It was especially good to meet up with some friends and ride together, I am sure that this spurred Owen on to ride so well. We cannot wait until restrictions are lifted and we can ride with bigger groups again.
Since discovering that the hole in the wall kiosk at Coombe Abbey Country Park sells doughnuts, I had planned a ride with Jen and the boys from Brandon, through the woods and across the fields to Coombe Abbey, for some doughnuts and a play on the playground for the boys. With Jen and I off work, Owen on school holidays and Friday not being a nursery day for Henry it seemed like a good time to go.
It was an easy ride from Brandon, especially for Henry who was on the Mac Ride. It probably took us longer to drive to Brandon from home. Seeing the full car park at Coombe Abbey made me think we had made the correct decision to ride in. The boys were happy to get onto the playground and Jen and I could have some coffee and doughnuts. I had been a bit nervous about the ride back to the van, as it was all slightly uphill, but Owen took it in his stride.
Ready Steady Riders with Henry
On Saturday, it was Henry’s turn to ride – on his second trip to Ready Steady Riders. He obviously remembered it from his first trip because he started to get excited as soon as we pulled into the car park! He only needed a few laps with my support before he was off doing laps on his own. Towards the end of the session, the riders were taken over to ride on the “big track” – the championship spec BMX track that will host the Commonwealth Games BMX race. However, knowing that Henry was not yet up to it I let him stay on the smaller Strider track for some solo laps, which he seemed to enjoy.
After five days of riding with the boys, I managed to get out for a solo ride – a blast around my favourite local loop. The best trail on this is a bridleway which you have to hit at the correct time of year, usually April, as in winter it is too muddy and by the summer it is too overgrown. Unfortunately I seemed to be a couple of weeks too early for the bluebells in the woods. Nevertheless, it was great to get out and enjoy the countryside on my Orange Four or a lovely spring morning!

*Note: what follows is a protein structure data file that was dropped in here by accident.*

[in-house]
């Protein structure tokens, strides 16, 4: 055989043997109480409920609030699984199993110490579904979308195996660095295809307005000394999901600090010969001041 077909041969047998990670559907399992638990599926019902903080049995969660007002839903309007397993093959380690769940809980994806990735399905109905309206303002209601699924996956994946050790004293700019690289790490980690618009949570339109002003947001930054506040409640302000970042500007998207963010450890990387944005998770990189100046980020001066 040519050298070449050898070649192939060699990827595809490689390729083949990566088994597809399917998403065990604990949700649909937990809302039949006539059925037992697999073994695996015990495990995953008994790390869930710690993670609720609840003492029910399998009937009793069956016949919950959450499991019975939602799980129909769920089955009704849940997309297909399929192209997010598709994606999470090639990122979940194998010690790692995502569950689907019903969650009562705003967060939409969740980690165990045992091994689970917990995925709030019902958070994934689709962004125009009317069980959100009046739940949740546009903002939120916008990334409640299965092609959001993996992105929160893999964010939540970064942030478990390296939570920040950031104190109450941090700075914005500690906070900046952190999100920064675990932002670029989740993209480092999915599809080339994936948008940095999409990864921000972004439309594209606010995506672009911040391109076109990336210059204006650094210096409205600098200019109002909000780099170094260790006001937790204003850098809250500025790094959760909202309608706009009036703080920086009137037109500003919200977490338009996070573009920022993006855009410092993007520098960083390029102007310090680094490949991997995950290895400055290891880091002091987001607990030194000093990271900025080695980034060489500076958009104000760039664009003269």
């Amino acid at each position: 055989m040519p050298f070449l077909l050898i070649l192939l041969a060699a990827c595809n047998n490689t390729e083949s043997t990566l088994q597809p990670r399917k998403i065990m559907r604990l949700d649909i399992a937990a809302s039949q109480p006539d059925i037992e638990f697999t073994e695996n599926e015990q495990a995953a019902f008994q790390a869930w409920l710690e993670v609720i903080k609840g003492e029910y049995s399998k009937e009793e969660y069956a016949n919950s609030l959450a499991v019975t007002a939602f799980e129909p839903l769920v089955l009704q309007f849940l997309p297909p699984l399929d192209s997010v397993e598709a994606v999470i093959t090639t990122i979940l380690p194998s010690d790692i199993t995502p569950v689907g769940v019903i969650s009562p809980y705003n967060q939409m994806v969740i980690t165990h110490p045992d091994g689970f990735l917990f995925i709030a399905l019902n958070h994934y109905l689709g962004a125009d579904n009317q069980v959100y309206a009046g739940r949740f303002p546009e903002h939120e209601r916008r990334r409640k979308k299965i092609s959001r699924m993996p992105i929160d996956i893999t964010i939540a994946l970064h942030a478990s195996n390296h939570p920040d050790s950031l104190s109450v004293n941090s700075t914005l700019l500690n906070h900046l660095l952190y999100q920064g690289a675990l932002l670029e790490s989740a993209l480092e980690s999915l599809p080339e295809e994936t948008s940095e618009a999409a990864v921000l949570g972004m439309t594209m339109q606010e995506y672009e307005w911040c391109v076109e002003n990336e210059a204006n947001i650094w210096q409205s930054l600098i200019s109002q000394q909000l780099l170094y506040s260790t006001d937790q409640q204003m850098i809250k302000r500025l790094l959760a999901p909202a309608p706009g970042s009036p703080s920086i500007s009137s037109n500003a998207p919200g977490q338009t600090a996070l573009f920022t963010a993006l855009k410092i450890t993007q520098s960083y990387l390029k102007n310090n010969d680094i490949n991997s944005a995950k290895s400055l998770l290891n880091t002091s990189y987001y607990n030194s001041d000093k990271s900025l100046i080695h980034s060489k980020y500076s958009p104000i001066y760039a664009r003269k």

This is “bonus content”, as it actually happened the following weekend, but as it was such a good trip out I decided to include it anyway.
A few months ago I had agreed to buy Owen’s next bike second hand, from another member of the Little Rippers MTB Facebook group. The plan was that we would meet at a trail centre at a mutually convenient time, this was the reason for our trip to Sherwood Pines. The plan had been for Owen and I to ride the blue graded trail before the meeting the seller to collect the bike, but by the time we got to Sherwood Pines we only had an hour – I figured that we would just about have enough time to ride the ten kilometre route.
On the first singletrack section Owen caught up with the family in front of us, managing to sneak past them before the second section – a newly built flow trail. Owen rode this bit so well, keeping his speed and picking good lines. I would have loved to have stopped for some photos, but was conscious of the time. After this there were a few climbs, which Owen was always going to struggle with on his sixteen inch wheeled, singlespeed bike. And some idiot had forgotten to bring the tow rope. We ended up needing to push a few sections, but there was no moaning (from either of us!) and Owen was often straight back on his bike as soon as the gradient leveled off. The ride. continued in this vein, with Owen riding confidently on a trail which is rougher than he is used to. It was only in the final kilometre that I could tell he was starting to flag a bit. We were only a fraction over the hour completing the loop, which I was pleased with.
After collecting Owen’s new (to him) bike, which I am sure will be appearing in a blog post soon (after a service and some small changes to personalise the bike for Owen), we went to the skills loop, which Owen enjoys riding. It is less than 100 metres long, so I can leave Owen to ride laps on his own, which I know he enjoys. I was following him, on probably his twentieth lap, when all of a sudden he hit a jump at a funny angle and flew over his handlebars. Fortuantely, unlike at 417 Bike Park last year, he was unscathed, but it was a good point for us to end our ride and head to Ikea to pick up the last few bits needed for Henry’s new bed.